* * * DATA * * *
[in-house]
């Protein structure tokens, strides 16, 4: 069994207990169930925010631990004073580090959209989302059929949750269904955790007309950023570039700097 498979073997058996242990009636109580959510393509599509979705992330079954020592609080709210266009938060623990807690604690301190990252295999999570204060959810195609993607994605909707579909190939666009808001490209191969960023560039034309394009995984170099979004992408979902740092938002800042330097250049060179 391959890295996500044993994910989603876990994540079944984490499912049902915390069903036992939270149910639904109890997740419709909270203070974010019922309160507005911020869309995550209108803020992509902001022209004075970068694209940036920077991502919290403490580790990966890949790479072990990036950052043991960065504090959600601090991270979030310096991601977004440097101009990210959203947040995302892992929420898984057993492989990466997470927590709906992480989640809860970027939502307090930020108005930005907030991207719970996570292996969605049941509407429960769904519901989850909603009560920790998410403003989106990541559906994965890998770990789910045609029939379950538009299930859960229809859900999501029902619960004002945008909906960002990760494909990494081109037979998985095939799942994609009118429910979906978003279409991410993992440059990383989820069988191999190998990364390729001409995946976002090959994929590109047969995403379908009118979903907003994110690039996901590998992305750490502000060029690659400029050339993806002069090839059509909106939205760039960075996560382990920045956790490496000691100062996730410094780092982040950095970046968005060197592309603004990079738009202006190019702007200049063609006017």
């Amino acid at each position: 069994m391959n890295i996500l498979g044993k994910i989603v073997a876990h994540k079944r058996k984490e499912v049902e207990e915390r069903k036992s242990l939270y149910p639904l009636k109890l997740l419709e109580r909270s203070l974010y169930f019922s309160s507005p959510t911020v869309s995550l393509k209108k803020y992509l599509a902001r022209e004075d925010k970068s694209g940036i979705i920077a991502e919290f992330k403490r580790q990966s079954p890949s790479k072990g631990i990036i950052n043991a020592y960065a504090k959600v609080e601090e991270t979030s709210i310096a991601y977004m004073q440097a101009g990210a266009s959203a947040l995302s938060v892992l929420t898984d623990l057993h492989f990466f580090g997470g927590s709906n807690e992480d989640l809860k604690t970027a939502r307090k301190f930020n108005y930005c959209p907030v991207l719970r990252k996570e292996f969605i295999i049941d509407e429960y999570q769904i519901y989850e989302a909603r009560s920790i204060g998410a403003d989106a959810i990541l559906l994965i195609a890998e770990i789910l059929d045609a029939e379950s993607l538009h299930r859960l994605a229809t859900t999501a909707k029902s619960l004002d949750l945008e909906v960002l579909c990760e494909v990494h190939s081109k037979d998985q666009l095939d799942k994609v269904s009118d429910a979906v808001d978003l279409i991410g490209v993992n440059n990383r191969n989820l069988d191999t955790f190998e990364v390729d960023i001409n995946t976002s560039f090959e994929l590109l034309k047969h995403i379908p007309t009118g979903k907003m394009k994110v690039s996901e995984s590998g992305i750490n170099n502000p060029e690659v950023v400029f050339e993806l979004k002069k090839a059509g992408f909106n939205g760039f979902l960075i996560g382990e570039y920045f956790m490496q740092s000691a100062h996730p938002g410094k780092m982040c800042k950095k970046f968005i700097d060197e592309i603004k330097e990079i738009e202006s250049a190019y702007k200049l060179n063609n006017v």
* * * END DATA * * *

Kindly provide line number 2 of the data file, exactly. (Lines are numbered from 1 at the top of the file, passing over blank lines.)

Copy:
């Protein structure tokens, strides 16, 4: 069994207990169930925010631990004073580090959209989302059929949750269904955790007309950023570039700097 498979073997058996242990009636109580959510393509599509979705992330079954020592609080709210266009938060623990807690604690301190990252295999999570204060959810195609993607994605909707579909190939666009808001490209191969960023560039034309394009995984170099979004992408979902740092938002800042330097250049060179 391959890295996500044993994910989603876990994540079944984490499912049902915390069903036992939270149910639904109890997740419709909270203070974010019922309160507005911020869309995550209108803020992509902001022209004075970068694209940036920077991502919290403490580790990966890949790479072990990036950052043991960065504090959600601090991270979030310096991601977004440097101009990210959203947040995302892992929420898984057993492989990466997470927590709906992480989640809860970027939502307090930020108005930005907030991207719970996570292996969605049941509407429960769904519901989850909603009560920790998410403003989106990541559906994965890998770990789910045609029939379950538009299930859960229809859900999501029902619960004002945008909906960002990760494909990494081109037979998985095939799942994609009118429910979906978003279409991410993992440059990383989820069988191999190998990364390729001409995946976002090959994929590109047969995403379908009118979903907003994110690039996901590998992305750490502000060029690659400029050339993806002069090839059509909106939205760039960075996560382990920045956790490496000691100062996730410094780092982040950095970046968005060197592309603004990079738009202006190019702007200049063609006017």